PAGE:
On Friday 03 June 2016, at 15:53 +0100, Justin B Rye wrote: Hi, > > > > +< > > <p>The <tt>AAA</tt> component identifies the processor for which > > -the package was built. This is commonly <tt>i386</tt>, which refers to > > -chips compatible to Intel's 386 or later versions. For other [snip] > The content's good, but what's that extra "<"? Something that slipped unintentionally. I will correct it. > [...] > > @@ -196,7 +200,7 @@ > > package <tt>foo</tt> once <tt>foo</tt> has been unpacked from its Debian > > archive (".deb") file. Often, 'postinst' scripts ask the user for input, > > and/or warn the user that if he accepts default values, he should remember > > - to go back and re-configure that package as the situation warrants. > > + to go back and re-configure that package as needed. > > Many 'postinst' scripts then execute any commands necessary to start or > > restart a service once a new package has been installed or upgraded. > > I'd like to suggest a change to the start of that sentence: > > Often, 'postinst' scripts ask users for input, > and/or warn them that if they accept default values, they should remember > to go back and re-configure that package as needed. > I will incorporate this and your other suggestions/corrections in a new patch, so that Holger can work on a cleaner patch. > > @@ -275,7 +283,7 @@ > > <p>A virtual package is a generic name that applies to any one of a group > > of packages, all of which provide similar basic functionality. For example, > > both the <tt>tin</tt> and <tt>trn</tt> programs are news readers, and > > -should therefore satisfy any dependency of a program that required a news > > +should therefore satisfy any dependency of a program that requires a news > > reader on a system, in order to work or to be useful. > > They are therefore both said to provide the "virtual package" called > > <tt>news-reader</tt>. > > Given that trn is non-free, I would suggest instead mentioning slrn or > knews. Or given that twentyfirst-century newbies may never have heard > of USENET news groups, perhaps we should use a different example > virtual package, such as "editor" or "www-browser". OK. I will change the example to use www-browser and konqueror/firefox-esr as packages. > [...] > > Index: redist.sgml > > =================================================================== > > --- redist.sgml (revisione 11198) > > +++ redist.sgml (copia locale) > > @@ -36,9 +36,9 @@ > > > > <p>Yes. Debian-derived distributions are being created both in close > > cooperation with the Debian project itself and by external parties. One can > > -use the <url id="http://cdd.alioth.debian.org/" name="Custom Debian > > -Distributions"> framework to work together with Debian; <url > > -id="http://www.skolelinux.org/" name="Skolelinux"> is one such project. > > +use the <url id="https://www.debian.org/blends/" name="Debian > > +Pure Blends"> framework to work together with Debian; <url > > +id="https://wiki.debian.org/DebianEdu/" name="DebianEdu/Skolelinux"> is one such project. > > > > <p>There are several other Debian-derived distributions already on the market, > > such as Progeny Debian, Linspire, Knoppix and Ubuntu, that are targeted at a > ^^^^^^^^^^^^^^ ^^^^^^^^ > "Progeny Linux" vanished nine years ago, and "Linspire" eight years > ago. Maybe Linux Mint and Raspbian? Or grml? based on the info in https://www.debian.org/misc/children-distros.en.html, I will change my proposal to "...such as grml, LMDE (Linux Mint Debian Edition), Knoppix and Ubuntu..." > [...] > > @@ -168,11 +168,11 @@ > > engine for newsgroups. > > > > <p>For example, to find out what experiences people have had with > > - finding drivers for Promise controllers under Debian, try searching on > > + finding drivers for Promise controllers under Debian, try searching > > the phrase <tt>Promise Linux driver</tt>. This will show you all the > > - postings that contain these strings, i.e. those where people discussed > > + posts that contain these strings, i.e. those where people discussed > > these topics. If you add <tt>Debian</tt> to those search strings, you'll > > - also get the postings specifically related to Debian. > > + also get the posts specifically related to Debian. > > This is distinctly cobwebby - when I ask Google I find ten-year-old > books advising me that the best way to use Promise RAID controllers > even then was to use the standard open-source drivers in the mainline > kernel. > > Plus, advising people to use Google Groups seems cruel. "cobwebby" is a new word for me :) maybe changing "Promise controllers" with NVIDIA graphic card? anyway I don't think that the object of the search counts much, but rather the suggestion on how to do the search. As for the cruelty of suggesting Google Groups, I imagine Google Groups (and USENET in general) are not as used today as they were in the past. Still I think Google Groups indexes many newsgroups. I don't feel comfortable in removing the suggestion and I'll let one of the main authors of the document decide on this regard. > > > <item>Any of the common web spidering engines, such as > > <url id="http://www.altavista.com/" name="AltaVista"> or > > Alterswissenschaft? I would suggest DuckDuckGo. I will change that in my new proposal. > > > @@ -179,7 +179,7 @@ > > <url id="http://www.google.com/" name="Google">, as long as you use > > the right search terms. > > > > - <p>For example, searching on the string "cgi-perl" gives a more detailed > > + <p>For example, searching the string "cgi-perl" gives a more detailed > > explanation of this package than the brief description field in its > > control file. > > </list> > > Oh, no, leave this. "Searching on" a string means using that string > as your search term (which is what's intended here); "searching" a > string would mean performing a search that goes through the string > looking for something. OK, thanks > Except that it's also cobwebby - libcgi-perl hasn't been a package > since round about Sarge. cobwebby again :) - I will replace it with evince (the first package that came to mind). Thanks, beatrice.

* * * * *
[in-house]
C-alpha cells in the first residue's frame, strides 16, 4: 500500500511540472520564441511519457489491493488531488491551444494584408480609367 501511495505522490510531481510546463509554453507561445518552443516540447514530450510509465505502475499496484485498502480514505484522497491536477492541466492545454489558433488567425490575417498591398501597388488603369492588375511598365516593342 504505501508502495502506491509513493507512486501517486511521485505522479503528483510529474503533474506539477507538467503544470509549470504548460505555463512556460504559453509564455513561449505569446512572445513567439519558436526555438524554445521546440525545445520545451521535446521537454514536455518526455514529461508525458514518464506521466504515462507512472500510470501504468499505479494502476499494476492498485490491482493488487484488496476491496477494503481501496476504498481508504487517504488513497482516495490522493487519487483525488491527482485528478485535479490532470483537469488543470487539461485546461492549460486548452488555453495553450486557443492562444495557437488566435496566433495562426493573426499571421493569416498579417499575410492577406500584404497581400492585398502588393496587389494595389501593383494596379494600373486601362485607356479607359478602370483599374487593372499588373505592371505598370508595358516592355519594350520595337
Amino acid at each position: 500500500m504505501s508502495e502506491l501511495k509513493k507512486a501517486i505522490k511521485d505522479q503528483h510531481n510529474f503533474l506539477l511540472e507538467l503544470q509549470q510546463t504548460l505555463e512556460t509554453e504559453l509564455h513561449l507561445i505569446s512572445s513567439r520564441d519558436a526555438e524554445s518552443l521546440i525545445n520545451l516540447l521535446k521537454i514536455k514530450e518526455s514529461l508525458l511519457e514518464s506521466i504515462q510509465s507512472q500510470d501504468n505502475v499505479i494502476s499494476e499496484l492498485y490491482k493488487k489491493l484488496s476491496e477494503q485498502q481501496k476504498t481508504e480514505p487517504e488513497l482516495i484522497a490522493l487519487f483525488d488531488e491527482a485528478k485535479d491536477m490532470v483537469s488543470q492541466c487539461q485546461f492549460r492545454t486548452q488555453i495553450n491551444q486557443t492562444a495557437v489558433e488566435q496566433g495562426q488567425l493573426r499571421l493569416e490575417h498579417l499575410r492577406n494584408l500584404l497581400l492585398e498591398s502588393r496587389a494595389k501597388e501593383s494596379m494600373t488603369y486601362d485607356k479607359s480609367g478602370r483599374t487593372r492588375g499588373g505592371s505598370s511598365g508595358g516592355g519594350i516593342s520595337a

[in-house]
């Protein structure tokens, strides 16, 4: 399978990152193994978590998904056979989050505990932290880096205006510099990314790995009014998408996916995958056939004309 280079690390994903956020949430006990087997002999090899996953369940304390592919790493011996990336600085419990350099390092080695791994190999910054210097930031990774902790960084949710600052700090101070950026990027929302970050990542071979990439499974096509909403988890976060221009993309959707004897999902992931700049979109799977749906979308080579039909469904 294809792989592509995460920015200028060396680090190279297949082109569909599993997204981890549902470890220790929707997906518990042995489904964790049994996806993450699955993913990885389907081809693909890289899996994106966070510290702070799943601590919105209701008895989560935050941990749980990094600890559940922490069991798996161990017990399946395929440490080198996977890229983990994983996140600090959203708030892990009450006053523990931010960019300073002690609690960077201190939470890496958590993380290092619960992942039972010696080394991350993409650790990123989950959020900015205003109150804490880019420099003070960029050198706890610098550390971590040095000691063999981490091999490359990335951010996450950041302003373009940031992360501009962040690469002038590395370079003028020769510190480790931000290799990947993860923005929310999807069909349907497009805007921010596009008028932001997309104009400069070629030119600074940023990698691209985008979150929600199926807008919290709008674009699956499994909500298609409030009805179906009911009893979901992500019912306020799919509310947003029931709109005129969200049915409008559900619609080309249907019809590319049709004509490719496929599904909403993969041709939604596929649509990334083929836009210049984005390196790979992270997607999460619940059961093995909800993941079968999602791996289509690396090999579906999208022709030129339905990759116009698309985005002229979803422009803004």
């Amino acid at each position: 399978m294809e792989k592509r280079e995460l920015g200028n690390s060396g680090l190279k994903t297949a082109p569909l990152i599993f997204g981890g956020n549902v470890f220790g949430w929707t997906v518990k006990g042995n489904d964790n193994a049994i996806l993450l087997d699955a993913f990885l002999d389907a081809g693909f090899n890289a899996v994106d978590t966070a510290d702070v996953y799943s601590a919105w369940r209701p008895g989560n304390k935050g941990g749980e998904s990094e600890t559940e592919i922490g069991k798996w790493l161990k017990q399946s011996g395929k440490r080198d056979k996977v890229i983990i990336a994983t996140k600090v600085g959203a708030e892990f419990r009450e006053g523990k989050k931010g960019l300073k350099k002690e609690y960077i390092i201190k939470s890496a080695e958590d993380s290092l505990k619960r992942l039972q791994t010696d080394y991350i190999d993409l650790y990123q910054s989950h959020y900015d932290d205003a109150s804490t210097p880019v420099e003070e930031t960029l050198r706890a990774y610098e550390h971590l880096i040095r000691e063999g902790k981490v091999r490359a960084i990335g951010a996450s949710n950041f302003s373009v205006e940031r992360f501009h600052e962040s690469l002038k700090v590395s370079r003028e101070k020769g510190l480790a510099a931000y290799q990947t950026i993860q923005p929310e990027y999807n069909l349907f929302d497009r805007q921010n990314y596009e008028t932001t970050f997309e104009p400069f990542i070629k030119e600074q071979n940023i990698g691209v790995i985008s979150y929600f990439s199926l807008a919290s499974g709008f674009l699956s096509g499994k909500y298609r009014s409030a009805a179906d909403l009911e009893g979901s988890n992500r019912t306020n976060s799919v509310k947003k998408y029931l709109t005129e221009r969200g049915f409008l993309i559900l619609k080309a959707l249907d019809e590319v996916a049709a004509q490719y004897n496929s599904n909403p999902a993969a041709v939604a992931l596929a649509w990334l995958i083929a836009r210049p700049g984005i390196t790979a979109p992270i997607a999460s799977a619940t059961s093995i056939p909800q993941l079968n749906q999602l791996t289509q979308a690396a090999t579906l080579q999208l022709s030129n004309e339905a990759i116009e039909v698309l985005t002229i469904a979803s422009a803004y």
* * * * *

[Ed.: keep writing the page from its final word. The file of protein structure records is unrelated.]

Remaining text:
Description: PGP signature